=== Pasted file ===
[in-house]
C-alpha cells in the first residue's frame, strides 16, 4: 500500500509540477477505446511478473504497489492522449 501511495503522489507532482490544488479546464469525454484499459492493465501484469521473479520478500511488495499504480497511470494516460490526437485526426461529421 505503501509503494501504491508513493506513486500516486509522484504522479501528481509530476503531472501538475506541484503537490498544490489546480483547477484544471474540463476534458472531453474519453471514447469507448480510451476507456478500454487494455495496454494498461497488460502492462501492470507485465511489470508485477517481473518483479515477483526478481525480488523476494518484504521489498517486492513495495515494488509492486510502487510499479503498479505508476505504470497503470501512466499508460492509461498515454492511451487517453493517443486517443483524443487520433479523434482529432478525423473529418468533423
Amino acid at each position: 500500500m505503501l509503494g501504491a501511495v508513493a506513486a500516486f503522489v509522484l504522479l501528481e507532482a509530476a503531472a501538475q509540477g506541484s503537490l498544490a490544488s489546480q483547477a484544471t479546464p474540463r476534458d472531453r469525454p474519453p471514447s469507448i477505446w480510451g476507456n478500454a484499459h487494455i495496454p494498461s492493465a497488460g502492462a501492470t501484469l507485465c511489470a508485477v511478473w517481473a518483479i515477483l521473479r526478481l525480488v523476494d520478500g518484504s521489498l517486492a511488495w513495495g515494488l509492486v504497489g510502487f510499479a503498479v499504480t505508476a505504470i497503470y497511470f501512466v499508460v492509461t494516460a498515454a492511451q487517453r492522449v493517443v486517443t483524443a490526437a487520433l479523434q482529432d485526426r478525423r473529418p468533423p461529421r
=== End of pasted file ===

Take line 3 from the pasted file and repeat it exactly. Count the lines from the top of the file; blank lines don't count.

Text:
Amino acid at each position: 500500500m505503501l509503494g501504491a501511495v508513493a506513486a500516486f503522489v509522484l504522479l501528481e507532482a509530476a503531472a501538475q509540477g506541484s503537490l498544490a490544488s489546480q483547477a484544471t479546464p474540463r476534458d472531453r469525454p474519453p471514447s469507448i477505446w480510451g476507456n478500454a484499459h487494455i495496454p494498461s492493465a497488460g502492462a501492470t501484469l507485465c511489470a508485477v511478473w517481473a518483479i515477483l521473479r526478481l525480488v523476494d520478500g518484504s521489498l517486492a511488495w513495495g515494488l509492486v504497489g510502487f510499479a503498479v499504480t505508476a505504470i497503470y497511470f501512466v499508460v492509461t494516460a498515454a492511451q487517453r492522449v493517443v486517443t483524443a490526437a487520433l479523434q482529432d485526426r478525423r473529418p468533423p461529421r